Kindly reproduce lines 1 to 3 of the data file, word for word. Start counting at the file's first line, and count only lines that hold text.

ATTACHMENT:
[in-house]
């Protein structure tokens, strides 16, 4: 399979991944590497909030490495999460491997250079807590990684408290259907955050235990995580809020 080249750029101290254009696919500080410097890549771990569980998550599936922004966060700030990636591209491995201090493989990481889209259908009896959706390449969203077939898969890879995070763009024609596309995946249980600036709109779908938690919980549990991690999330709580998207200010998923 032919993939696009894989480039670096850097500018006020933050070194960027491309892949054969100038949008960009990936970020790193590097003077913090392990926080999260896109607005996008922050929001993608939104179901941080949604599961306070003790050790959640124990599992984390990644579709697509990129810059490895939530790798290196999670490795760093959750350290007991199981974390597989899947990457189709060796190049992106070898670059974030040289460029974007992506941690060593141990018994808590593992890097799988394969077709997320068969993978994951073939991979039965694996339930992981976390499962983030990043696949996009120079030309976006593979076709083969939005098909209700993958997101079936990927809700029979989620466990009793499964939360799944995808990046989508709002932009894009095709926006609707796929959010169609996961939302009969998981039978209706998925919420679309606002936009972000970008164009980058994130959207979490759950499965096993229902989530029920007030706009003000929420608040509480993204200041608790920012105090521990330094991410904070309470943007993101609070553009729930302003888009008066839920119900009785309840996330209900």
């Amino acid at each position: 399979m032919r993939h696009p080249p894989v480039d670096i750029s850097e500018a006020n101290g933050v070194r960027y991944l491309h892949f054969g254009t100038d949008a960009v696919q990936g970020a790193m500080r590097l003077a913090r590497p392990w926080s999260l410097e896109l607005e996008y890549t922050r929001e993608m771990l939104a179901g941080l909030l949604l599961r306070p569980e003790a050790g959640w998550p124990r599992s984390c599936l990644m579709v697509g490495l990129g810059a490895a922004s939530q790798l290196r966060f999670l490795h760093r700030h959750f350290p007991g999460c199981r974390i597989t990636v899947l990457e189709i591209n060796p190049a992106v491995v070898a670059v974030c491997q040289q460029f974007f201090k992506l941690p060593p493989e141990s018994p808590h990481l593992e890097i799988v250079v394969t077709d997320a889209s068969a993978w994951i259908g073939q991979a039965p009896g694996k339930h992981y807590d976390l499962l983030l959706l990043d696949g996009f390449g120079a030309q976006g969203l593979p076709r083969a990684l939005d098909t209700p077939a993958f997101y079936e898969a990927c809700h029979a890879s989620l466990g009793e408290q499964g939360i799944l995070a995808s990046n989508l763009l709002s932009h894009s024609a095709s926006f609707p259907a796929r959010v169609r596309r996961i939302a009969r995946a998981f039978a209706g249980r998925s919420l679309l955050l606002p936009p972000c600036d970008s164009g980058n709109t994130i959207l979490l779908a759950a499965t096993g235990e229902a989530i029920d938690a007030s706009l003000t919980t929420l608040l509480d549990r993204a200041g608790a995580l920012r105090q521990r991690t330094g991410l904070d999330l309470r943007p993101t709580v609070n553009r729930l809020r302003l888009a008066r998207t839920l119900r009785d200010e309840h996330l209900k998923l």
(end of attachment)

[in-house]
């Protein structure tokens, strides 16, 4: 399979991944590497909030490495999460491997250079807590990684408290259907955050235990995580809020 080249750029101290254009696919500080410097890549771990569980998550599936922004966060700030990636591209491995201090493989990481889209259908009896959706390449969203077939898969890879995070763009024609596309995946249980600036709109779908938690919980549990991690999330709580998207200010998923 032919993939696009894989480039670096850097500018006020933050070194960027491309892949054969100038949008960009990936970020790193590097003077913090392990926080999260896109607005996008922050929001993608939104179901941080949604599961306070003790050790959640124990599992984390990644579709697509990129810059490895939530790798290196999670490795760093959750350290007991199981974390597989899947990457189709060796190049992106070898670059974030040289460029974007992506941690060593141990018994808590593992890097799988394969077709997320068969993978994951073939991979039965694996339930992981976390499962983030990043696949996009120079030309976006593979076709083969939005098909209700993958997101079936990927809700029979989620466990009793499964939360799944995808990046989508709002932009894009095709926006609707796929959010169609996961939302009969998981039978209706998925919420679309606002936009972000970008164009980058994130959207979490759950499965096993229902989530029920007030706009003000929420608040509480993204200041608790920012105090521990330094991410904070309470943007993101609070553009729930302003888009008066839920119900009785309840996330209900």
């Amino acid at each position: 399979m032919r993939h696009p080249p894989v480039d670096i750029s850097e500018a006020n101290g933050v070194r960027y991944l491309h892949f054969g254009t100038d949008a960009v696919q990936g970020a790193m500080r590097l003077a913090r590497p392990w926080s999260l410097e896109l607005e996008y890549t922050r929001e993608m771990l939104a179901g941080l909030l949604l599961r306070p569980e003790a050790g959640w998550p124990r599992s984390c599936l990644m579709v697509g490495l990129g810059a490895a922004s939530q790798l290196r966060f999670l490795h760093r700030h959750f350290p007991g999460c199981r974390i597989t990636v899947l990457e189709i591209n060796p190049a992106v491995v070898a670059v974030c491997q040289q460029f974007f201090k992506l941690p060593p493989e141990s018994p808590h990481l593992e890097i799988v250079v394969t077709d997320a889209s068969a993978w994951i259908g073939q991979a039965p009896g694996k339930h992981y807590d976390l499962l983030l959706l990043d696949g996009f390449g120079a030309q976006g969203l593979p076709r083969a990684l939005d098909t209700p077939a993958f997101y079936e898969a990927c809700h029979a890879s989620l466990g009793e408290q499964g939360i799944l995070a995808s990046n989508l763009l709002s932009h894009s024609a095709s926006f609707p259907a796929r959010v169609r596309r996961i939302a009969r995946a998981f039978a209706g249980r998925s919420l679309l955050l606002p936009p972000c600036d970008s164009g980058n709109t994130i959207l979490l779908a759950a499965t096993g235990e229902a989530i029920d938690a007030s706009l003000t919980t929420l608040l509480d549990r993204a200041g608790a995580l920012r105090q521990r991690t330094g991410l904070d999330l309470r943007p993101t709580v609070n553009r729930l809020r302003l888009a008066r998207t839920l119900r009785d200010e309840h996330l209900k998923l």